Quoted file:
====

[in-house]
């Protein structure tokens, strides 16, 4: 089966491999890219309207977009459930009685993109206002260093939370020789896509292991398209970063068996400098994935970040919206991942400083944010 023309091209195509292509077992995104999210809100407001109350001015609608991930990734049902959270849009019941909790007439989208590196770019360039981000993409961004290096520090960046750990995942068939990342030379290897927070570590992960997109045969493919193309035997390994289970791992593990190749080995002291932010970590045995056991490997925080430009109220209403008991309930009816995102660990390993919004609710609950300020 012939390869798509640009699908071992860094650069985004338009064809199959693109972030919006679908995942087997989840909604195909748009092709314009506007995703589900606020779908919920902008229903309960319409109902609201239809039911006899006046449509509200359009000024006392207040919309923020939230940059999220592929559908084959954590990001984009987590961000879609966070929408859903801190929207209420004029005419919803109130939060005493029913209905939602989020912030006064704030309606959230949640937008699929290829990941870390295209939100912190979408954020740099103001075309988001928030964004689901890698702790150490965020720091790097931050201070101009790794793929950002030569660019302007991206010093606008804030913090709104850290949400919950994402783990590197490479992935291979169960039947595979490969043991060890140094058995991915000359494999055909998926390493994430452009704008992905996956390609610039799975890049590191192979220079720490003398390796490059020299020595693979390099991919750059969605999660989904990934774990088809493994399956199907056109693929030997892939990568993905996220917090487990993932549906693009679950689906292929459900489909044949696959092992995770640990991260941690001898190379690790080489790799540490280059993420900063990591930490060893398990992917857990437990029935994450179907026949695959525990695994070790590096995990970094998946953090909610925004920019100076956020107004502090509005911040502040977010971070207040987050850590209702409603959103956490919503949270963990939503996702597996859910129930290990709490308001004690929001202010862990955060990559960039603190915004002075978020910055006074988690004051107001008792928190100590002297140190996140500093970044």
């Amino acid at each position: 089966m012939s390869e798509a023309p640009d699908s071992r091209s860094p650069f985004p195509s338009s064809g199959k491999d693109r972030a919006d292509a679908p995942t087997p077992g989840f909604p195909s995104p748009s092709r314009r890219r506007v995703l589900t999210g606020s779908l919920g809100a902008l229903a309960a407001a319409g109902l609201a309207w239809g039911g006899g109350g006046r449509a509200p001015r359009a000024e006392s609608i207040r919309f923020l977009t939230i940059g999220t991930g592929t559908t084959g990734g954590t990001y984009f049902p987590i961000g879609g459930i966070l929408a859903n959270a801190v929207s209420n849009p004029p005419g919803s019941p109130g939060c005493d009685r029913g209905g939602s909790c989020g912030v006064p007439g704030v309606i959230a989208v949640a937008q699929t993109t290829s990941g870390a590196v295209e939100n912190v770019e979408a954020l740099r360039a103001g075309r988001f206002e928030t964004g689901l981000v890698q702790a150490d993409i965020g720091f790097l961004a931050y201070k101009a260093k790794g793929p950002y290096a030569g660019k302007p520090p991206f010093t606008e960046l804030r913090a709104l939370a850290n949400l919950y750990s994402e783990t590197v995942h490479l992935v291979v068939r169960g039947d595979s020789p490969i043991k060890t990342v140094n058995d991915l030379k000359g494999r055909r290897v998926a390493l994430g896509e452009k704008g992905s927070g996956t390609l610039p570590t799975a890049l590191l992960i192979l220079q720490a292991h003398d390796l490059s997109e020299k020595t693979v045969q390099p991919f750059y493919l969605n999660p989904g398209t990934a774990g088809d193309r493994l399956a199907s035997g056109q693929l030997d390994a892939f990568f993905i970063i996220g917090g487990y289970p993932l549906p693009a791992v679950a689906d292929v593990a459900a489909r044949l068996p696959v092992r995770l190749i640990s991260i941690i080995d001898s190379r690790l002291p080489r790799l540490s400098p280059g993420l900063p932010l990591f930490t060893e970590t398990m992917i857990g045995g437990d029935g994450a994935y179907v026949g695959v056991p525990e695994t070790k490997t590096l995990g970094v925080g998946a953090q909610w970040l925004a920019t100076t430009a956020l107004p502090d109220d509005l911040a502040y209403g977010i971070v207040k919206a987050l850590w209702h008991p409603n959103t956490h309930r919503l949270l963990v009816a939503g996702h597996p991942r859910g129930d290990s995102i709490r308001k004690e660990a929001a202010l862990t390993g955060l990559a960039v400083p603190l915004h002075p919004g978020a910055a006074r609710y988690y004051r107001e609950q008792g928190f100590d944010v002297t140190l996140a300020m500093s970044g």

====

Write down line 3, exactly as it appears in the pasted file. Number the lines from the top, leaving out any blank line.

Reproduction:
């Amino acid at each position: 089966m012939s390869e798509a023309p640009d699908s071992r091209s860094p650069f985004p195509s338009s064809g199959k491999d693109r972030a919006d292509a679908p995942t087997p077992g989840f909604p195909s995104p748009s092709r314009r890219r506007v995703l589900t999210g606020s779908l919920g809100a902008l229903a309960a407001a319409g109902l609201a309207w239809g039911g006899g109350g006046r449509a509200p001015r359009a000024e006392s609608i207040r919309f923020l977009t939230i940059g999220t991930g592929t559908t084959g990734g954590t990001y984009f049902p987590i961000g879609g459930i966070l929408a859903n959270a801190v929207s209420n849009p004029p005419g919803s019941p109130g939060c005493d009685r029913g209905g939602s909790c989020g912030v006064p007439g704030v309606i959230a989208v949640a937008q699929t993109t290829s990941g870390a590196v295209e939100n912190v770019e979408a954020l740099r360039a103001g075309r988001f206002e928030t964004g689901l981000v890698q702790a150490d993409i965020g720091f790097l961004a931050y201070k101009a260093k790794g793929p950002y290096a030569g660019k302007p520090p991206f010093t606008e960046l804030r913090a709104l939370a850290n949400l919950y750990s994402e783990t590197v995942h490479l992935v291979v068939r169960g039947d595979s020789p490969i043991k060890t990342v140094n058995d991915l030379k000359g494999r055909r290897v998926a390493l994430g896509e452009k704008g992905s927070g996956t390609l610039p570590t799975a890049l590191l992960i192979l220079q720490a292991h003398d390796l490059s997109e020299k020595t693979v045969q390099p991919f750059y493919l969605n999660p989904g398209t990934a774990g088809d193309r493994l399956a199907s035997g056109q693929l030997d390994a892939f990568f993905i970063i996220g917090g487990y289970p993932l549906p693009a791992v679950a689906d292929v593990a459900a489909r044949l068996p696959v092992r995770l190749i640990s991260i941690i080995d001898s190379r690790l002291p080489r790799l540490s400098p280059g993420l900063p932010l990591f930490t060893e970590t398990m992917i857990g045995g437990d029935g994450a994935y179907v026949g695959v056991p525990e695994t070790k490997t590096l995990g970094v925080g998946a953090q909610w970040l925004a920019t100076t430009a956020l107004p502090d109220d509005l911040a502040y209403g977010i971070v207040k919206a987050l850590w209702h008991p409603n959103t956490h309930r919503l949270l963990v009816a939503g996702h597996p991942r859910g129930d290990s995102i709490r308001k004690e660990a929001a202010l862990t390993g955060l990559a960039v400083p603190l915004h002075p919004g978020a910055a006074r609710y988690y004051r107001e609950q008792g928190f100590d944010v002297t140190l996140a300020m500093s970044g």